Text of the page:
• Data privacy and security — Hosting confidential data with cloud service providers involves the transfer of a considerable amount of an organization's control over data security to the provider. Make sure your vendor understands your organisation’s data privacy and security needs. Also, make sure your cloud provider is aware of relevant data security and privacy rules and regulations that apply in your particular jurisdiction.
    • Data availability and business continuity — A major risk to business continuity in the cloud computing environment is loss of internet connectivity. Ask your cloud provider what controls are in place to ensure internet connectivity. Ensure that you have a backup plan for when the service is not available (not if it is not available). If a vulnerability is identified, you may have to terminate all access to the cloud provider until the vulnerability is rectified. Finally, the seizure of a data-hosting server by law enforcement agencies may result in the interruption of unrelated services stored on the same machine.
    • Record retention requirements — If your business is subject to record retention requirements, make sure your cloud provider understands what they are so it can meet them. This should include litigation preparedness and litigation hold requests.
    • Data management — Many organisations do not know where the data is and where it flows so it becomes difficult to manage. Organisations are often unaware of any subcontractor arrangements, which increases the complexity and the need to manage and control the processes.
    • Disaster recovery — Hosting your computing resources and data at a cloud provider makes the cloud provider’s disaster recovery capabilities vitally important to your company’s disaster recovery plans. Know your cloud provider’s disaster recovery capabilities and ask your provider if they have been tested.
    • Transitioning — Organisations seem to be less well prepared in the event that they want to cease or change the contractual relationship. Ensure you know how you will get your information back and what the associated costs might be.
    Evaluating your options
    Many cloud provider options are available, each with unique risks. As you evaluate your choices and the associated risks, consider the following:
    • Be diligent about understanding which controls the cloud provider is responsible for, and which controls they expect you to be responsible for. The further down the “cloud stack” you go (SaaS ? PaaS ? IaaS) the more responsibility for controls you assume.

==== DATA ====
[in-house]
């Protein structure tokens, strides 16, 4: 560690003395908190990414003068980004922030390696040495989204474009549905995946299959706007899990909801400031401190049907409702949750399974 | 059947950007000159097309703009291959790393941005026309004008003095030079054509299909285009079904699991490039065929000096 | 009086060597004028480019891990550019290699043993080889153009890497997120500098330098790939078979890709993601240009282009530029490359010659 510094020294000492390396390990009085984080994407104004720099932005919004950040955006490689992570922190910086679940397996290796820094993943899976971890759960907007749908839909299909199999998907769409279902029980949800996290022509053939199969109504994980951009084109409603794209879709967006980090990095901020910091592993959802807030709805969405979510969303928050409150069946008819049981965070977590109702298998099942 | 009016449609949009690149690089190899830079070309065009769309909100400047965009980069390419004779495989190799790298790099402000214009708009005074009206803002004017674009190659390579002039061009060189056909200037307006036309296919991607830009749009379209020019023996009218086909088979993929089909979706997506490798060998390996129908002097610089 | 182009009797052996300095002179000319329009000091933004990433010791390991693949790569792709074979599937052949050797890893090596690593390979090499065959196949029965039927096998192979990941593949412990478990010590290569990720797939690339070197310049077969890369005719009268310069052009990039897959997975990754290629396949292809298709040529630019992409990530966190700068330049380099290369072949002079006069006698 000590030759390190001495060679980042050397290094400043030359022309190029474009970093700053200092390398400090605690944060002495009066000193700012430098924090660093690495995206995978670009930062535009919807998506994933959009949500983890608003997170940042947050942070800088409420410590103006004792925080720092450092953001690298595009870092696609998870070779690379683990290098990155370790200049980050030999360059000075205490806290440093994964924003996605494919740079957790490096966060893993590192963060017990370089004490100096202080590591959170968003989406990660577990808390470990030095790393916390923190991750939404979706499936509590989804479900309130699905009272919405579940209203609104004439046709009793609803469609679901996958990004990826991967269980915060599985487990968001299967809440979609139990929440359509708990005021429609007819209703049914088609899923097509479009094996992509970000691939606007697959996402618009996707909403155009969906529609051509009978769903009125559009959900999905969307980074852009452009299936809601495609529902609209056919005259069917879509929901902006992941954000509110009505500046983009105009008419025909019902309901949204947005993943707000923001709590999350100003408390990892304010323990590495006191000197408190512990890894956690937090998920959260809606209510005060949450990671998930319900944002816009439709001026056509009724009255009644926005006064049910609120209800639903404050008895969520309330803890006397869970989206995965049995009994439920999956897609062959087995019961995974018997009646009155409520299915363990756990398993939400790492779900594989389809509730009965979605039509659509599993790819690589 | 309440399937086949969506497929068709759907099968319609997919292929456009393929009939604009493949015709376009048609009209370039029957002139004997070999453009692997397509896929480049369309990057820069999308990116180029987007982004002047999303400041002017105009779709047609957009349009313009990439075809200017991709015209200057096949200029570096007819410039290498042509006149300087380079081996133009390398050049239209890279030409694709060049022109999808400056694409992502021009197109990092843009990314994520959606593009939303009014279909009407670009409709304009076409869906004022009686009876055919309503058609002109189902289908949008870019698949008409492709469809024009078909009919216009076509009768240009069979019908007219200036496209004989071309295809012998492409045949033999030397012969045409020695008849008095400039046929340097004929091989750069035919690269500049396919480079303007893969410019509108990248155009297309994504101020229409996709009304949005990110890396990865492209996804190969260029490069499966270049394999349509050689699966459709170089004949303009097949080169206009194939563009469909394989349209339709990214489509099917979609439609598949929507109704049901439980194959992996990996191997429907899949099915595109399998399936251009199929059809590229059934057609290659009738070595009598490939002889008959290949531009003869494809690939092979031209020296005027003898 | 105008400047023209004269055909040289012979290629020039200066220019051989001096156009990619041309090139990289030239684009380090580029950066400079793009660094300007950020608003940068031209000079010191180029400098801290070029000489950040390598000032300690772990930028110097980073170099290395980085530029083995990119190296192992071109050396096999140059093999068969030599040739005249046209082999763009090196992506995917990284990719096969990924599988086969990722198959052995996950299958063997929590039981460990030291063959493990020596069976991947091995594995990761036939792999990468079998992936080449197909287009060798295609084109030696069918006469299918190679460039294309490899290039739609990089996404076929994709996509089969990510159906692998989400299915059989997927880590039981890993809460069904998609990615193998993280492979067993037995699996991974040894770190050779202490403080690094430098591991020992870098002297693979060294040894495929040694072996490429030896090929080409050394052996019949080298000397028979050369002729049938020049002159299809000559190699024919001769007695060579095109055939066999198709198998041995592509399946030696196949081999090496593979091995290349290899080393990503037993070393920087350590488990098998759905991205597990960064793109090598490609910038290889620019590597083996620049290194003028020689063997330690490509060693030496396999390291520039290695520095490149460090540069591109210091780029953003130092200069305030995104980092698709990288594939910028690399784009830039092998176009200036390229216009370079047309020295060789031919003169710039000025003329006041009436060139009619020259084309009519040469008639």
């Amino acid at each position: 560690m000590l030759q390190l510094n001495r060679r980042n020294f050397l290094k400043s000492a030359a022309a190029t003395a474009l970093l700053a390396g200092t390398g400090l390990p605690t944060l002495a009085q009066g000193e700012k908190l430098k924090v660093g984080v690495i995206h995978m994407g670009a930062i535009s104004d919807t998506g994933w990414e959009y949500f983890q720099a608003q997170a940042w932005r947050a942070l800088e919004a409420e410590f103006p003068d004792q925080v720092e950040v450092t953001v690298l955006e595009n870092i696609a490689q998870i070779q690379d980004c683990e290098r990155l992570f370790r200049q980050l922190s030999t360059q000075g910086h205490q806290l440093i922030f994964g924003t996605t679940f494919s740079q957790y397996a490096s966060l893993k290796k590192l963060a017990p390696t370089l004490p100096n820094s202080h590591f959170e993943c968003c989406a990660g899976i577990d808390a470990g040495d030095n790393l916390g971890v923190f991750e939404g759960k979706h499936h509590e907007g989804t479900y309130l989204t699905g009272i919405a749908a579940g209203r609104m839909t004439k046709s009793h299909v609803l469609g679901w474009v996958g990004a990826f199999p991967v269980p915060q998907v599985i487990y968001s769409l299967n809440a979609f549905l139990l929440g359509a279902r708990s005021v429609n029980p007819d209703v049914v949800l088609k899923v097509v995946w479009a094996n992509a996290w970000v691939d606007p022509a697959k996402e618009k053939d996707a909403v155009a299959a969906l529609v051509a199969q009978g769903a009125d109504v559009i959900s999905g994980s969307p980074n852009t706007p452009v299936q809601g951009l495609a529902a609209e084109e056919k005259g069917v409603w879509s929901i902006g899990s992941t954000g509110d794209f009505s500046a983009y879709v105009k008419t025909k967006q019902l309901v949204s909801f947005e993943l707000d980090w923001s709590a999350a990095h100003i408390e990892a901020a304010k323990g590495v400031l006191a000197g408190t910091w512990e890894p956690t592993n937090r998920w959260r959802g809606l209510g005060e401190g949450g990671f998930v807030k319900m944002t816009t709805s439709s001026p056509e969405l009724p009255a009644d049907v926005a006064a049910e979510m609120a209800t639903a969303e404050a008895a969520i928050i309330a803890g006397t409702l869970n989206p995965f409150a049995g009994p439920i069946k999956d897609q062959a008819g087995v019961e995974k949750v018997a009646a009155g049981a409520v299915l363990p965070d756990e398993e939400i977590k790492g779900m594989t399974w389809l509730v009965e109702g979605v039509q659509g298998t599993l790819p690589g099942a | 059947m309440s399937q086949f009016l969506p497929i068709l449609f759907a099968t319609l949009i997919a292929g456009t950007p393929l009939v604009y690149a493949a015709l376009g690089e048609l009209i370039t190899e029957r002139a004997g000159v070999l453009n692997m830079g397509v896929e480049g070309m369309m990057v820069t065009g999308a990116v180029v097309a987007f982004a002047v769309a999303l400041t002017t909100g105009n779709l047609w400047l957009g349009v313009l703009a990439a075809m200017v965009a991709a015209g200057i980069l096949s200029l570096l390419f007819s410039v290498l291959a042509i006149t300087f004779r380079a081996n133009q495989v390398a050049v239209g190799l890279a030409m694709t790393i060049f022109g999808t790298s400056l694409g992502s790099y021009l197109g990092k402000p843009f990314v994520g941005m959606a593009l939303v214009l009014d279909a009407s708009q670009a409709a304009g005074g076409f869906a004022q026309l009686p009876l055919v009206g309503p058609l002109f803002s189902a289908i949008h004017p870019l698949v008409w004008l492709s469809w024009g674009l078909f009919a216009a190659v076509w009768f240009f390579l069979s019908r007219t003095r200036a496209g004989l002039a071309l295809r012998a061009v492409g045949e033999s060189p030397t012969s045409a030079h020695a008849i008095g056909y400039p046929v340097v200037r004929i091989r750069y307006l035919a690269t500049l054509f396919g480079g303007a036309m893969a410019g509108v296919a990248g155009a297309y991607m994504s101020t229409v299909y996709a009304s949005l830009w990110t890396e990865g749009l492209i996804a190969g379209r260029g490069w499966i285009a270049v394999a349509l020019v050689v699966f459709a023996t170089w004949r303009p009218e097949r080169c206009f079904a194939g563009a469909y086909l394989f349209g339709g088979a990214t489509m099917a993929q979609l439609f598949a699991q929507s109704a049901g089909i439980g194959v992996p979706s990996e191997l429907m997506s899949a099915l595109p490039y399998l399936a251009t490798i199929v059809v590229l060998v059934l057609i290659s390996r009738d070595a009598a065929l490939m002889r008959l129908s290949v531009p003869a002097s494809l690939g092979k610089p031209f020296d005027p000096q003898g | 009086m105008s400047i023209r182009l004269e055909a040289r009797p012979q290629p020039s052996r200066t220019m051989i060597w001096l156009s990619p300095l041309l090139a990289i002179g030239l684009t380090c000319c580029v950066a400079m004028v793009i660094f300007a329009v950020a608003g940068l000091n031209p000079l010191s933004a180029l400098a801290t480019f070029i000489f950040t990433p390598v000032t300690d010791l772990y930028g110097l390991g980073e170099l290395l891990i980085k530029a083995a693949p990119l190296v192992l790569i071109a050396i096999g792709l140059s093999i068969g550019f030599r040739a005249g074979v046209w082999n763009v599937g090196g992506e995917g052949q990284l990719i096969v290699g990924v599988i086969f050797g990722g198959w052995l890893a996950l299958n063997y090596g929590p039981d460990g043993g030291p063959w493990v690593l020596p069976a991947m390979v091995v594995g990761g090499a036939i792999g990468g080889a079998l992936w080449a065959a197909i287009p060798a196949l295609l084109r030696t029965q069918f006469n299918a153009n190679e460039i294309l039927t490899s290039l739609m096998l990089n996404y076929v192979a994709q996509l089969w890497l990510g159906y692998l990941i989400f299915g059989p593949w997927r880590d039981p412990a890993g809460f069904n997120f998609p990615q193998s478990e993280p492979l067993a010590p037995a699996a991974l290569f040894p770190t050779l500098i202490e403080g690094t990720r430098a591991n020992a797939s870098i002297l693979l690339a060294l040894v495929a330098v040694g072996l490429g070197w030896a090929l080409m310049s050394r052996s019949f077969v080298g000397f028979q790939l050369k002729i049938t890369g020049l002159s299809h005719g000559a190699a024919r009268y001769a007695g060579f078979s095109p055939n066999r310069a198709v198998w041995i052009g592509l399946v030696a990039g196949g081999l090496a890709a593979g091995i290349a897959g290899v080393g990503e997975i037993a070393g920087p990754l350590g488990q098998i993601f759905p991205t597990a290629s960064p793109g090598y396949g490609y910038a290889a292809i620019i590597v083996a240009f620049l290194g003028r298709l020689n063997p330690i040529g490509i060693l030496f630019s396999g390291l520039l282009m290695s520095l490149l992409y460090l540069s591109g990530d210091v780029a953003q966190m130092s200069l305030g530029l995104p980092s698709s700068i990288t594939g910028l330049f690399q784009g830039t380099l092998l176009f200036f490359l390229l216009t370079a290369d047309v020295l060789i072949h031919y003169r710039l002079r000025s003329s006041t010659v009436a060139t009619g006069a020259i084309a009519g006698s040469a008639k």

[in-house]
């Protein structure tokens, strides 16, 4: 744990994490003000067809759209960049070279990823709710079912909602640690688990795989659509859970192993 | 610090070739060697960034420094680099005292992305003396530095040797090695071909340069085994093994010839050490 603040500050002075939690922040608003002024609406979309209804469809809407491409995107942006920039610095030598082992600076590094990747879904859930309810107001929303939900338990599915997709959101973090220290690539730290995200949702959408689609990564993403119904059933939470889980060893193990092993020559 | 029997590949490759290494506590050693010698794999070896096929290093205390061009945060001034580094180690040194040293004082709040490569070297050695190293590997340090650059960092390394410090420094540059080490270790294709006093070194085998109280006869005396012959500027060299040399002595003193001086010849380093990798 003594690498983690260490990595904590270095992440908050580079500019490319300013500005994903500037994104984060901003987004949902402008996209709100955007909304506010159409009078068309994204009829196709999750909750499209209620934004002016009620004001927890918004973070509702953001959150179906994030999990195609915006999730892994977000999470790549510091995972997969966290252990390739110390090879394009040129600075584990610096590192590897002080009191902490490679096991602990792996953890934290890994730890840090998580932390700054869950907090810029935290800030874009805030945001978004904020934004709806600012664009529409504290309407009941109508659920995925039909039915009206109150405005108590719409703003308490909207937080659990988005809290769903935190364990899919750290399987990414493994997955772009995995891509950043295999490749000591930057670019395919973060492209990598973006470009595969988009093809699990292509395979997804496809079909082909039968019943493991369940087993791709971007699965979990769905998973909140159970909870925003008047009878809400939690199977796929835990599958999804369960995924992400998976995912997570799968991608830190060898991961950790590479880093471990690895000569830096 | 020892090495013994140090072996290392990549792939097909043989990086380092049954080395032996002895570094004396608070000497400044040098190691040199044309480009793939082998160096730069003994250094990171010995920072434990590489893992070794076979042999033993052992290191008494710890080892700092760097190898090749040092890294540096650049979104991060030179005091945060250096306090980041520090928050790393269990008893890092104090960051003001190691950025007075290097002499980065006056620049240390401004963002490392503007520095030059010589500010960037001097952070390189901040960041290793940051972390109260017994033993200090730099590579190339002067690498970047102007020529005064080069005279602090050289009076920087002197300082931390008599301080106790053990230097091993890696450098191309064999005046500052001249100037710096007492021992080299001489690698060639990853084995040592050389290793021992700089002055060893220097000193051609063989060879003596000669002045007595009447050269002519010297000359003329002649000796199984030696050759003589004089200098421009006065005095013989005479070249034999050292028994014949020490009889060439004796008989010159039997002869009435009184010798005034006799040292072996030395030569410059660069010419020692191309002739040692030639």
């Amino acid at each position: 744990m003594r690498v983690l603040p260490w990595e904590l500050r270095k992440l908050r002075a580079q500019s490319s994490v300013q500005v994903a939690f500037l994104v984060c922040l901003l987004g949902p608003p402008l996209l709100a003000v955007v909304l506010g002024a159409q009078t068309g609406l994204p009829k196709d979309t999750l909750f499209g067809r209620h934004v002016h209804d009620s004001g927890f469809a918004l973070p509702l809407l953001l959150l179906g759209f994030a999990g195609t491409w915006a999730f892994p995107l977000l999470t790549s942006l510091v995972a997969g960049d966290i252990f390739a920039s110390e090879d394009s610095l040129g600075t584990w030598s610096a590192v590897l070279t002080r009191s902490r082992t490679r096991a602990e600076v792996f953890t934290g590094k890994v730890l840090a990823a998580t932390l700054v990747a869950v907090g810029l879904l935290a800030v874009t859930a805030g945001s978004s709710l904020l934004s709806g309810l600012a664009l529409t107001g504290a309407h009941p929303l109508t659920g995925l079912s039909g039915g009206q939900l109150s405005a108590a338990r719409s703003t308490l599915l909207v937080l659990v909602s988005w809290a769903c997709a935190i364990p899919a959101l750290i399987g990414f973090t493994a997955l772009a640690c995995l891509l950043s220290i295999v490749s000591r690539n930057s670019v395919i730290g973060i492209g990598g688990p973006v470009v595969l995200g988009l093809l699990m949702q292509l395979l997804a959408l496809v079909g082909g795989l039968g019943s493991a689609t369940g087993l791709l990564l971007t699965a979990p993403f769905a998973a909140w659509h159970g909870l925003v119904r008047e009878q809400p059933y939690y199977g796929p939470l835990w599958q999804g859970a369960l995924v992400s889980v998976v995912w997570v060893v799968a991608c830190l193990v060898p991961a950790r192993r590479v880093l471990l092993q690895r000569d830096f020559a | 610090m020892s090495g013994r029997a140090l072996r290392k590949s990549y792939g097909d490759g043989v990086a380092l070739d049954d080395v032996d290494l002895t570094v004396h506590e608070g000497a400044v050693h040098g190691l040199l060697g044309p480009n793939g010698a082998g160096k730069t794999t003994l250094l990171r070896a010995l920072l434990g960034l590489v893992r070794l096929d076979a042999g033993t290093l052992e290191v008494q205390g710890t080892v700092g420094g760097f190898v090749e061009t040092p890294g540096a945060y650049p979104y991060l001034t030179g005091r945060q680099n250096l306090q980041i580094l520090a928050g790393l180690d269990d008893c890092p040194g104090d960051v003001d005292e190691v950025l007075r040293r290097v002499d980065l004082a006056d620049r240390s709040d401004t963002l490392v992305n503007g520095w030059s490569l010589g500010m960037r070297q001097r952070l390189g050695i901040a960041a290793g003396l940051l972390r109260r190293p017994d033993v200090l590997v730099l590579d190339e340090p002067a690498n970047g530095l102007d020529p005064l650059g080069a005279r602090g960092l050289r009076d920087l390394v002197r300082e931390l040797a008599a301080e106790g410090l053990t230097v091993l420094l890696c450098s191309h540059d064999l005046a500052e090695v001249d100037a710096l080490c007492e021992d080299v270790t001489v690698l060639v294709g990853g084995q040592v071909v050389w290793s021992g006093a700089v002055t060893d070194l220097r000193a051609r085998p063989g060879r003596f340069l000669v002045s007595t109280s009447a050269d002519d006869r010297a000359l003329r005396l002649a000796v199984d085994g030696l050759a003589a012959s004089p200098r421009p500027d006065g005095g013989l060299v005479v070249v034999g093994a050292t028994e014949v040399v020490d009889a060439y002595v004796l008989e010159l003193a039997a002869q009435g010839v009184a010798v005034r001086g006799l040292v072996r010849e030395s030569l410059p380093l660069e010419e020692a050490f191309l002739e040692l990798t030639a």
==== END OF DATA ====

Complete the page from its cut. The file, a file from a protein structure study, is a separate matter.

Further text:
• Cloud providers are sometimes reluctant to produce third-party audit reports unless an audit clause is included in the contract. Work to include audit clauses and other relevant, measureable Service Level Agreements (SLAs) in your contract. Some service providers may require clients to pay for reports.
    • Some internal audit departments are performing control reviews of cloud providers, in addition to receiving and analysing third party audit reports. This is driven by certain
      controls not being tested, exclusion of pertinent systems, or other factor that require on-site testing.
    • Evaluate the capabilities for problem resolution. How will the provider work with you to resolve issues? Do you have a nominated individual who will help or are you at the mercy of a help line and a timeline that does not meet your needs? Standard cloud provider audit reports typically do not include vulnerability/penetration testing results. Providers are hesitant to allow scanning, as they believe this may compromise their infrastructure.
    Cloud computing is a widely used format and we don't see this changing anytime soon. Knowing that you are managing the risks associated with housing your sensitive data offsite will give you confidence with the platform, so you can take advantage of the opportunities presented by the cloud. You will be well served to manage this relationship just like any other well-managed and monitored, well-contracted arrangement with a significant vendor.

    For more information, contact:
    Sue Ulrey, Risk Services Principal
    CliftonLarsonAllen, US
    T +1 317 574 9100
    E sue.ulrey@claconnect.com

    Randy Romes, Information Security Principal
    CliftonLarsonAllen, US
    T +1 612 397 3114
    E randy.romes@claconnect.com

    www.CLAconnect.com
    Back to top